7 Rated Books Book Reviews

Book Review: King’s Property

Title: Queen of the Orcs: King’s Property

Author: Morgan Howell

Review Number: 19

Genre: Fantasy

Stand alone or series: First book in the Queen of the Orcs trilogy

Summary: (From amazon.com)
Born into hardship, Dar learns to rely on herself alone. When her family betrays her, Dar is conscripted into King Kregant’s army and its brutal campaign to conquer a neighboring country. Now she is bound as a slave to a dreaded regiment of orcs, creatures legendary for their savagery and battle prowess.Rather than cower, Dar rises to the challenge. She learns the unique culture and language of the orcs, survives treachery from both allies and enemies, and struggles to understand a mystical gift that brings her dark, prophetic visions. As the war escalates–amid nightmarish combat and shattering loss–Dar must seize a single chance at freedom.

Why did I read the book: Reviews on amazon averaged at 4.5 stars, and were overwhelmingly positive which encouraged me to pick it up.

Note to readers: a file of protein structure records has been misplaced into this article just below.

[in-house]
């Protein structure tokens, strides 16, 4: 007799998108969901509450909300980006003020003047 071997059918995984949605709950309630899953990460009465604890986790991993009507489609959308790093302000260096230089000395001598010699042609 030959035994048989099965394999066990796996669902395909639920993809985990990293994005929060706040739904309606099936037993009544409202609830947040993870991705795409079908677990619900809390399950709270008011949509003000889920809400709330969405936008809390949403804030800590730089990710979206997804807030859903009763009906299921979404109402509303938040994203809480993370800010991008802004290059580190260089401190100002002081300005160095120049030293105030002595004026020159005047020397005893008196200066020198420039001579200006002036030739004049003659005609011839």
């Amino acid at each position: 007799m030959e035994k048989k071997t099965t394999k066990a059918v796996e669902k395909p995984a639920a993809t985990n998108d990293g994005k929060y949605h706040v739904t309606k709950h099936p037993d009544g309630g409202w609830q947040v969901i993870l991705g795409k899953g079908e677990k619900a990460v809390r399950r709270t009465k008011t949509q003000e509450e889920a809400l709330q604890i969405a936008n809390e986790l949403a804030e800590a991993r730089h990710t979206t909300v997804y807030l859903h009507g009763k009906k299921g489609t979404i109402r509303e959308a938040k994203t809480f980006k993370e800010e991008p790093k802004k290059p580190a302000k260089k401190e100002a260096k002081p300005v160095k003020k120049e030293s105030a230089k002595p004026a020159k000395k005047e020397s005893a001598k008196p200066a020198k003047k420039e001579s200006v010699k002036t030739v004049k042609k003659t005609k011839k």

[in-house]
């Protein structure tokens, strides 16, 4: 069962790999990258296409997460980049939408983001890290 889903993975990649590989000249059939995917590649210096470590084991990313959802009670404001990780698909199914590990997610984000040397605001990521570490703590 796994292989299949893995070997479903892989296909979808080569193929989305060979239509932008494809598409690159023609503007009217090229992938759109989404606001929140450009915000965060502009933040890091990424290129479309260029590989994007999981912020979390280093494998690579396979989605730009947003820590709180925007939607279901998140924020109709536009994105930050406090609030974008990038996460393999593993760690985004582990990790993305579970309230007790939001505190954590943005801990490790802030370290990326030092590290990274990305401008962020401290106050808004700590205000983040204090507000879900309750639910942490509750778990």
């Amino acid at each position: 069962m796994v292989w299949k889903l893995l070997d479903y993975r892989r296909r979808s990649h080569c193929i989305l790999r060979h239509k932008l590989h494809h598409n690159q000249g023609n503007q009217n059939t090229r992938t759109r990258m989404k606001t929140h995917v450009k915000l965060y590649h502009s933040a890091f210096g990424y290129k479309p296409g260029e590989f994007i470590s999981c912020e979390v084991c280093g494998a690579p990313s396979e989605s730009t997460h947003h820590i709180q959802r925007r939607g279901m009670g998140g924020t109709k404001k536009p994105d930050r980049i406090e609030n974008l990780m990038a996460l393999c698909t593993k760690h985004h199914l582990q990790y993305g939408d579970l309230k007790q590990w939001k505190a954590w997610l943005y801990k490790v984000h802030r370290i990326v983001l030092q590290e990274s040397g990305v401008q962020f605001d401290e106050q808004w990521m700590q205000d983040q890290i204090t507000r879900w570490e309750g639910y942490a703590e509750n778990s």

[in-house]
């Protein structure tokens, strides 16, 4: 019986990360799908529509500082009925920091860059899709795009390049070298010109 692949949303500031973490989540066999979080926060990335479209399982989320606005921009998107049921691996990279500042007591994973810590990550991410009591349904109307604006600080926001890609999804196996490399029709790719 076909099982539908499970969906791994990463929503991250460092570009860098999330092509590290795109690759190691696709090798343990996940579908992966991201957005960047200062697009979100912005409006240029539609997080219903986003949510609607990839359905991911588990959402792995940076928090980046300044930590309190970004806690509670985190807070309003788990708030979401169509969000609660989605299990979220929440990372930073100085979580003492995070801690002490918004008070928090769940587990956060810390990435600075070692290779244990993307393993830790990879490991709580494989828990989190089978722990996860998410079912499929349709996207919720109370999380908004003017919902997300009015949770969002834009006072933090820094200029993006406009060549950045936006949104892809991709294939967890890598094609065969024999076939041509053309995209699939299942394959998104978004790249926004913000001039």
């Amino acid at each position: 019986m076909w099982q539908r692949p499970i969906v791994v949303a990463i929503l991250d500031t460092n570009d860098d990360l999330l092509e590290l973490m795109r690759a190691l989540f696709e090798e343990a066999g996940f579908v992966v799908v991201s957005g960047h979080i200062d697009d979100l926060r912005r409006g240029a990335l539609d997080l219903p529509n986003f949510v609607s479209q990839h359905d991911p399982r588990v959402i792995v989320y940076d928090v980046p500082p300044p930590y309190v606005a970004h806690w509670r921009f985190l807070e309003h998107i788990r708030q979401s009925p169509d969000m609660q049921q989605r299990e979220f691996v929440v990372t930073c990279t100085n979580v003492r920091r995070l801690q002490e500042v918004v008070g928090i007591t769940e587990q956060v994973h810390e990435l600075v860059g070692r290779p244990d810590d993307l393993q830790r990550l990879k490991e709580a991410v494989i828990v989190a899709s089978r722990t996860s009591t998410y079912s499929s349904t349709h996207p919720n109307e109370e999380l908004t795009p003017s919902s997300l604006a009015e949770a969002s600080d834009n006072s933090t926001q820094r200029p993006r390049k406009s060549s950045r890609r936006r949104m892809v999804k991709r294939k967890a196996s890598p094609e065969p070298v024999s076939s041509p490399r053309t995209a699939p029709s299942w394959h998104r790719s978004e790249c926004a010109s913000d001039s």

Dar is a mountain girl in a family that wants nothing to do with her. Past the age of marriage at 24 years old, she has frightened away all her suitors and has earned the wrath of her stepmother. One afternoon, the King’s men demand to take someone from the household to serve in the army. As it turns out, Dar’s hateful stepmother has arranged for her procurement to the army and Dar has no choice but to go along with these men. To prevent her from escaping, the men brand her forehead with a hot iron, signifying her as a slave to the army and should she run away anyone seeing the brand knows to bring her head back will fetch a modest bounty. Hence the title, King’s Property.

Along the way to base camp, the men pick up another mountain girl, but one who was forcibly taken from her family. The girl is terrified and fears what awaits them in the soldiers’ camp, for she and Dar are told they will be ‘cooks’ for not only the human regiments, but for the Orcs as well. Before they make it back to the army, the girl manages to hang herself, taking her own life over death at the hands of men or getting eaten by Orcs.